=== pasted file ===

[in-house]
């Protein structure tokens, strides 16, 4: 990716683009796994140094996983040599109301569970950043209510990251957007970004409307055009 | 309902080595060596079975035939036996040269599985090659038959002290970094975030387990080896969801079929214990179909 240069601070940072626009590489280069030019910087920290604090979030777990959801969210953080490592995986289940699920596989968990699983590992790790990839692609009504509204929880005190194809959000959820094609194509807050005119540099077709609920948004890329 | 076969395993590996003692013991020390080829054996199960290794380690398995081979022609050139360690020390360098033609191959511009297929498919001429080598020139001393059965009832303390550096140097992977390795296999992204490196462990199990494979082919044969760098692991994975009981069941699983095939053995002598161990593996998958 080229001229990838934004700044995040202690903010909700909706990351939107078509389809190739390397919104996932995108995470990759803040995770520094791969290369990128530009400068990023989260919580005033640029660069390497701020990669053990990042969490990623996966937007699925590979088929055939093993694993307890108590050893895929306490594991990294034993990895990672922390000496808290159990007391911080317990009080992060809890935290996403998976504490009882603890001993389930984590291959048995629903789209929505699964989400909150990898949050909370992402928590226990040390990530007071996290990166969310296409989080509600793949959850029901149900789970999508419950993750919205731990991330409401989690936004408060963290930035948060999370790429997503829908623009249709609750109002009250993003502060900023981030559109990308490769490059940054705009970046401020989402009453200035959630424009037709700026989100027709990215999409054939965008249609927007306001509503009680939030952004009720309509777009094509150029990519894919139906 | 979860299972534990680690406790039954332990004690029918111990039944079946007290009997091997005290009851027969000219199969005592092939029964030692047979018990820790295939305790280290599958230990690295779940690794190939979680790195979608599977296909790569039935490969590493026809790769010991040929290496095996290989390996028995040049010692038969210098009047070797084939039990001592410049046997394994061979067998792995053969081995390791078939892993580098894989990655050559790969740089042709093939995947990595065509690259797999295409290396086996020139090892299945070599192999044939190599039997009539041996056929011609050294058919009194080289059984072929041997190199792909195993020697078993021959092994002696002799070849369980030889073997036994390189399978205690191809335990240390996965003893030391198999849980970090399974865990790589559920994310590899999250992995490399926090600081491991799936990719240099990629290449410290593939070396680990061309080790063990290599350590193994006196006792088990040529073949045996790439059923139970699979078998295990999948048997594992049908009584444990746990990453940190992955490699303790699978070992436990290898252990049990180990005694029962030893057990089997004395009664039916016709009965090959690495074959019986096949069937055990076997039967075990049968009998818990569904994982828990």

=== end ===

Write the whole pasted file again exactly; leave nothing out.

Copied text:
[in-house]
């Protein structure tokens, strides 16, 4: 990716683009796994140094996983040599109301569970950043209510990251957007970004409307055009 | 309902080595060596079975035939036996040269599985090659038959002290970094975030387990080896969801079929214990179909 240069601070940072626009590489280069030019910087920290604090979030777990959801969210953080490592995986289940699920596989968990699983590992790790990839692609009504509204929880005190194809959000959820094609194509807050005119540099077709609920948004890329 | 076969395993590996003692013991020390080829054996199960290794380690398995081979022609050139360690020390360098033609191959511009297929498919001429080598020139001393059965009832303390550096140097992977390795296999992204490196462990199990494979082919044969760098692991994975009981069941699983095939053995002598161990593996998958 080229001229990838934004700044995040202690903010909700909706990351939107078509389809190739390397919104996932995108995470990759803040995770520094791969290369990128530009400068990023989260919580005033640029660069390497701020990669053990990042969490990623996966937007699925590979088929055939093993694993307890108590050893895929306490594991990294034993990895990672922390000496808290159990007391911080317990009080992060809890935290996403998976504490009882603890001993389930984590291959048995629903789209929505699964989400909150990898949050909370992402928590226990040390990530007071996290990166969310296409989080509600793949959850029901149900789970999508419950993750919205731990991330409401989690936004408060963290930035948060999370790429997503829908623009249709609750109002009250993003502060900023981030559109990308490769490059940054705009970046401020989402009453200035959630424009037709700026989100027709990215999409054939965008249609927007306001509503009680939030952004009720309509777009094509150029990519894919139906 | 979860299972534990680690406790039954332990004690029918111990039944079946007290009997091997005290009851027969000219199969005592092939029964030692047979018990820790295939305790280290599958230990690295779940690794190939979680790195979608599977296909790569039935490969590493026809790769010991040929290496095996290989390996028995040049010692038969210098009047070797084939039990001592410049046997394994061979067998792995053969081995390791078939892993580098894989990655050559790969740089042709093939995947990595065509690259797999295409290396086996020139090892299945070599192999044939190599039997009539041996056929011609050294058919009194080289059984072929041997190199792909195993020697078993021959092994002696002799070849369980030889073997036994390189399978205690191809335990240390996965003893030391198999849980970090399974865990790589559920994310590899999250992995490399926090600081491991799936990719240099990629290449410290593939070396680990061309080790063990290599350590193994006196006792088990040529073949045996790439059923139970699979078998295990999948048997594992049908009584444990746990990453940190992955490699303790699978070992436990290898252990049990180990005694029962030893057990089997004395009664039916016709009965090959690495074959019986096949069937055990076997039967075990049968009998818990569904994982828990």